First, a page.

A former Toledo Public Schools substitute who was accused of inappropriately touching students will likely never teach in Ohio again.
Anthony Peterman, 65, of Toledo has agreed to voluntarily surrender his one-year substitute teaching license, and the State Board of Education could permanently revoke his license at its meeting today. He and TPS also face civil action by the family of one of his accusers.
Mr. Peterman was fired by TPS in March, 2013 after a fifth-grade Arlington Elementary student alleged he inappropriately touched her. The girl told school staff Mr. Peterman touched her “private area.”
He was never criminally charged for the allegation, though Lucas County Children Services’ determined that there was evidence of sexual abuse, according to TPS documents.
The Arlington student said that Mr. Peterman asked to see her belt and asked if it was a picture of SpongeBob SquarePants, according to a TPS report.
The girl said her teacher grabbed her belt buckle, and when she tried to pull away, he would not at first let go. When he did let go, the girl said, Mr. Peterman’s hand touched her “private area.” Mr. Peterman has denied the allegations.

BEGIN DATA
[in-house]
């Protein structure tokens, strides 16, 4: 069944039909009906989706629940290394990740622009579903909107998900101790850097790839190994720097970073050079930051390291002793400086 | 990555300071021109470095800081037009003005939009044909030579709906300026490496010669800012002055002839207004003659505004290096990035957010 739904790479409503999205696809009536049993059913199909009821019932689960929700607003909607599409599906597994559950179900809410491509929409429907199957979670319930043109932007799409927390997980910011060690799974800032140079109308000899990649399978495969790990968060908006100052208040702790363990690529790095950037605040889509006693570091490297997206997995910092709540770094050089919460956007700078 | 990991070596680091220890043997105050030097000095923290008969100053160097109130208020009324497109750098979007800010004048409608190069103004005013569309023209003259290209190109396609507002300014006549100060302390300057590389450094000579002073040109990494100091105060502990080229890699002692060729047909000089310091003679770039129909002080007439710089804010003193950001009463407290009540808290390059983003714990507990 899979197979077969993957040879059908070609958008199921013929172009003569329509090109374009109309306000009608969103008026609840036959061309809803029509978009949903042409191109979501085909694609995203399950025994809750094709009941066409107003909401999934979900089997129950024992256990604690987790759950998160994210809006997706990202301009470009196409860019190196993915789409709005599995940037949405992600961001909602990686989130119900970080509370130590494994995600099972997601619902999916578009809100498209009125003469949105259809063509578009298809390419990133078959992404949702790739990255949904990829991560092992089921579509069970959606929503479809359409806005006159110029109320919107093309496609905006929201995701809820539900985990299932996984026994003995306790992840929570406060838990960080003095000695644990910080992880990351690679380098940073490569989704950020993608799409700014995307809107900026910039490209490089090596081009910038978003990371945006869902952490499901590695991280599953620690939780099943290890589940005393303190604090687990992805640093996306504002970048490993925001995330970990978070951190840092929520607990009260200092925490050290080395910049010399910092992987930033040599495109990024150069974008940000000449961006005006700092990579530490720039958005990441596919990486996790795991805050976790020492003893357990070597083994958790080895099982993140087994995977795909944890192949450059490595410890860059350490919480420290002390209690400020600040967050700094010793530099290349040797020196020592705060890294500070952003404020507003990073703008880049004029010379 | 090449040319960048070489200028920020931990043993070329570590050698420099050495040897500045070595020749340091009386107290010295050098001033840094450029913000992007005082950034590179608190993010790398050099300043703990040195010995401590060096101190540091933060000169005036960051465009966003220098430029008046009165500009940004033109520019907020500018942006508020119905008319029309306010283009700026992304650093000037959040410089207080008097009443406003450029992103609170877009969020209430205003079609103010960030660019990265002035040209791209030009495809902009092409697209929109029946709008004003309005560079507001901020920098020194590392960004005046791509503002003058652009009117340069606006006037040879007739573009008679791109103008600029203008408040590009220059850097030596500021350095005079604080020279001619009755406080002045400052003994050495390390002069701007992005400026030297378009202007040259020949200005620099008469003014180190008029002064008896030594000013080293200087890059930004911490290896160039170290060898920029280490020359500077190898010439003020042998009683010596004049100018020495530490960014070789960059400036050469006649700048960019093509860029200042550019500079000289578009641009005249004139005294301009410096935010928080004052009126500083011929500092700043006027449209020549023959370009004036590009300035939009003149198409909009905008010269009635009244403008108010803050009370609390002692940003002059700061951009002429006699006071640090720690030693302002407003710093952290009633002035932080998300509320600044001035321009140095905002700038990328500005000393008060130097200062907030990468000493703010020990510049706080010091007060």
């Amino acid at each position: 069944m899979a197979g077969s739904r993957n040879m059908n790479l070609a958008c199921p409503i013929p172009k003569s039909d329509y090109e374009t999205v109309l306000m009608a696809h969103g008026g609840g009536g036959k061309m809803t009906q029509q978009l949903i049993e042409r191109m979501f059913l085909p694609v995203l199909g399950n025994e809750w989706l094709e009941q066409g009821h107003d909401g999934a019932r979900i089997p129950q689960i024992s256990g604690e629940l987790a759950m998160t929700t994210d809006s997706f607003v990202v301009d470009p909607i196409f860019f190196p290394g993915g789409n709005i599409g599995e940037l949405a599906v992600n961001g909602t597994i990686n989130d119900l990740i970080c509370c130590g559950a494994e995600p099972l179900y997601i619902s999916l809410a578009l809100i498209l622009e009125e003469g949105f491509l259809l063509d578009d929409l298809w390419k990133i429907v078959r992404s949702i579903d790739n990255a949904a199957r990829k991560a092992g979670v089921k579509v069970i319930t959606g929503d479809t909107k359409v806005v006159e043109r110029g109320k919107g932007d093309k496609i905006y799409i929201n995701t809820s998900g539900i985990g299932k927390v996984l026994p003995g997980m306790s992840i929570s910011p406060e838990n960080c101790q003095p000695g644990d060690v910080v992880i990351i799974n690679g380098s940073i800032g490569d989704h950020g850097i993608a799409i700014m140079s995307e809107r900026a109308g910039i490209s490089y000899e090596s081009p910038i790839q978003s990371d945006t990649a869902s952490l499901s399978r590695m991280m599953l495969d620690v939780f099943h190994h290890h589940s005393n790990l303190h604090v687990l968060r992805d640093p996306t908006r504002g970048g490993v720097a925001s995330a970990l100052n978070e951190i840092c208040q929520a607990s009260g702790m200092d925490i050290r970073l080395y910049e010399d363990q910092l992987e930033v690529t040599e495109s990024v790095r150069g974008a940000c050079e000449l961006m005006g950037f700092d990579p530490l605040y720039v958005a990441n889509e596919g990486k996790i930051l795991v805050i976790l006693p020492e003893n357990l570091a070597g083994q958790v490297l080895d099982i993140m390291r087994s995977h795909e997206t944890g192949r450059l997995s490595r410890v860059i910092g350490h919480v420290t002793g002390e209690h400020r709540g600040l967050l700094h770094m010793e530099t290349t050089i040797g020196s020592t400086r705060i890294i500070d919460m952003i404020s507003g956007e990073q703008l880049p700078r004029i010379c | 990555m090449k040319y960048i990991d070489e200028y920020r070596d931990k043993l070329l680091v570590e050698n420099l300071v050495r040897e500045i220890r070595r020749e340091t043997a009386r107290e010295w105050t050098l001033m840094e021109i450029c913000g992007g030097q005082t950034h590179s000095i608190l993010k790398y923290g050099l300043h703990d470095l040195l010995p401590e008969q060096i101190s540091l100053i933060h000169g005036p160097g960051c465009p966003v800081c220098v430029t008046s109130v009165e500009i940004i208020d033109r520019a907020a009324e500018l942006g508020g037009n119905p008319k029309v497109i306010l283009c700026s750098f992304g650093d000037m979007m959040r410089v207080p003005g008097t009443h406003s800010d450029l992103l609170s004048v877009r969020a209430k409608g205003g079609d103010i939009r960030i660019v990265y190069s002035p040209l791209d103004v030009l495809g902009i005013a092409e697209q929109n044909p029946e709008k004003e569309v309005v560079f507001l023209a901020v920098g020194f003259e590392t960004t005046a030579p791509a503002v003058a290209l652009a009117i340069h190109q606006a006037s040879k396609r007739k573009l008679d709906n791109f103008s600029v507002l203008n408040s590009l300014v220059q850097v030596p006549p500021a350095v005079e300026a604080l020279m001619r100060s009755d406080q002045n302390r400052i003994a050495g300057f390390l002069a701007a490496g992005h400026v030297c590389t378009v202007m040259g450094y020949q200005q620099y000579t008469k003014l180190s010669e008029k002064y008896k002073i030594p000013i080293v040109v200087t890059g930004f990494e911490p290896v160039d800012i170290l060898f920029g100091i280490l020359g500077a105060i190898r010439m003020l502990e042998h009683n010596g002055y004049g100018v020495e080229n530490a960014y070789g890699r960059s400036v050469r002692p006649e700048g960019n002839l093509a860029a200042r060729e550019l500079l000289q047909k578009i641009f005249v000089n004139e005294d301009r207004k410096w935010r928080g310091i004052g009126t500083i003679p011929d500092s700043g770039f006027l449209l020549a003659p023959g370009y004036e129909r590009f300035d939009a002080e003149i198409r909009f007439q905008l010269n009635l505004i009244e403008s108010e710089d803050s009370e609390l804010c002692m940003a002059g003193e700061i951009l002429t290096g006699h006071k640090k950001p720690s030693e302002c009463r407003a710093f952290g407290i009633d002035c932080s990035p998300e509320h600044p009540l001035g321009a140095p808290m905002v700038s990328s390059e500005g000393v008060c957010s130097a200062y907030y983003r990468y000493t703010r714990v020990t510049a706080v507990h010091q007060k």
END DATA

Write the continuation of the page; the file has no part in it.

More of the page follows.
The February incident was not the first time last school year Mr. Peterman was reproached for his behavior with girls at TPS. In the fall of 2012, a Woodward High School student complained that Mr. Peterman dropped a pencil on her stomach while she was lying on a desk, and then picked it up, according to a district report. A friend of the student said Mr. Peterman had tried to drop the pencil between the girl’s legs.
No action was taken at the district level after that incident because officials in the human resources department said they never saw the report. Officials said the report was not given to the appropriate staff, and instead was filed by a clerk.
That failure to act is part of a lawsuit the Arlington student’s family filed against Mr. Peterman and TPS. The family claims the student was placed in counseling and left TPS because of the event, and that her brother, also an Arlington student, faced ridicule from other students.
They also argue that TPS was negligent for not firing Mr. Peterman because of past allegations of sexual misconduct made by other students.
The lawsuit was dismissed earlier this year for procedural reasons, said Joseph Westmeyer III, the family’s attorney, and they plan to refile the suit soon. A message left for Mr. Peterman’s attorney Monday was not returned.